Nigerdock’s fabrication for the Egina project14,000-16,000 tonnes
Nigerdock floating dock capacity 5,000 dead-weight tonnes
Nigerdock's dry dock capacity25,000 dead-weight tonnes
The right criteria: The strides made in the tendering process in NigeriaJanuary 8, 2015
The executive director of Nigerian energy conglomerate Jagal Group, Manssour Jarmakani, speaks to TOGY about the strides being made in the oil and gas industry’s tendering process, as well as the challenges and opportunities related to manufacturing. The company’s subsidiaries include the fabrication yard Nigerdock and the engineering, procurement, construction and installation company NigerStar.
How would you evaluate the efficiency of the tendering and bidding process in Nigeria’s oil and gas industry?
In an engineering, procurement, construction and installation tender, the operator and the National Petroleum Investment Management Services work together throughout the bid evaluation process. Operators are working on behalf of the Nigerian government, as the latter is the majority shareholder in major upstream developments through the Nigerian National Petroleum Corporation.
The real bottleneck in the tendering process is related to time, as the process takes too long in Nigeria. One of the biggest causes of this is the availability of manpower resources on the side of the Nigerian National Petroleum Corporation and National Petroleum Investment Management Services. There is a need to find opportunities where they can combine technical and commercial submissions at the same time while working closer with international oil companies to eliminate redundancies and inefficiencies.
The key driver of the tendering process is the final investment decision (FID). We have seen examples where, without a FID and funding approval, tenders have dragged on for four to five years. Once the FID is in place, we have seen tenders for projects develop very quickly.
What improvements have been made in the pre-evaluation of bidding companies?
One of the major improvements in the tendering process is that the technical criteria has become more stringent and is removing companies that do not have sufficient capacity relative to the contract they are bidding for. Bidders should only be invited if they are technically qualified companies with the right levels of Nigerian content.
It is particularly important that capacity issues are addressed. For example, if there is a gap between what a company can perform vis-à-vis the scope of work it is bidding on, there should be at least proof that the company is investing in bridging the gap. This helps to spur on investment in the private sector and ensure continued capacity building, while also avoiding issues whereby contracts are awarded to companies that are unable to do the job.
Is there room for co-operation amongst Nigerian fabrication yards in order for them to continue to increase the complexity and volume of in-country fabrication?
If you look at global market norms for floating production, storage and offloading vessel integration, the integration process happens at the manufacturing site. The same management team that does the fabrication also carries out the integration, reducing both risk and cost.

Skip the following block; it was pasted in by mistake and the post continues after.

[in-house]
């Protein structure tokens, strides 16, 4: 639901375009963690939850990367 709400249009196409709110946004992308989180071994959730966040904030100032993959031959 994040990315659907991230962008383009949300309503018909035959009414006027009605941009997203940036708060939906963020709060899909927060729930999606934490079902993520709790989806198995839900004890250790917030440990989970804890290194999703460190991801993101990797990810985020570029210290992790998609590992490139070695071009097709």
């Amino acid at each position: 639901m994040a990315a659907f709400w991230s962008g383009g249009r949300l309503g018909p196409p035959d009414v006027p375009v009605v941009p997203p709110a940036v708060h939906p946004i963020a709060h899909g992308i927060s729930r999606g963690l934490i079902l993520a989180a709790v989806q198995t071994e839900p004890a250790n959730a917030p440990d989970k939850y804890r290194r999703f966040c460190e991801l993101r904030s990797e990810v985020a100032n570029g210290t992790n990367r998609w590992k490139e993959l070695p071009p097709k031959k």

It makes sense for Nigeria’s fabrication industry to move in a direction where manufacturing for major projects is divided between various operators in the local market, and for integration to happen at one centralised site in Nigeria. The centralised yard does not need to sub-contract the work to the other yards necessarily, but rather can serve as a lead manufacturer and represent the sub-contracting yards in an integrated project team.
What is the medium-term outlook for growth in Nigeria’s fabrication industry?
Nigerian content law dictates that at least 50 percent of manufacturing for any upstream oil and gas project should be undertaken in the country. The industry has shown its capacity to deliver, but there are only a few shipyards that have the capacity to do complex floating production, storage and offloading modules and large-scale work on megaprojects, such as the Egina, Usan or Bonga Southwest fields.
If the level of activity in the oil and gas industry remains the same, there is sufficient capability within the existing yards to increase their capacity, as not all of them are full.
How cost-competitive is the local fabrication industry?
There are two challenges to fabrication costs in Nigeria. Firstly, there is a lack of a stable and cost-effective power source. Secondly, the workflow in Nigeria is inconsistent, which presents difficulties in formulating a strategy whereby you can foreseeably repay a sizeable investment over several projects.
When activity is sporadic, with FIDs not being made and tenders not being awarded, you do not know when the next project will come. This affects the training and hiring of personnel, who you might end up having to re-hire and train again, leading to an increase in costs. A long-term strategy thus becomes difficult.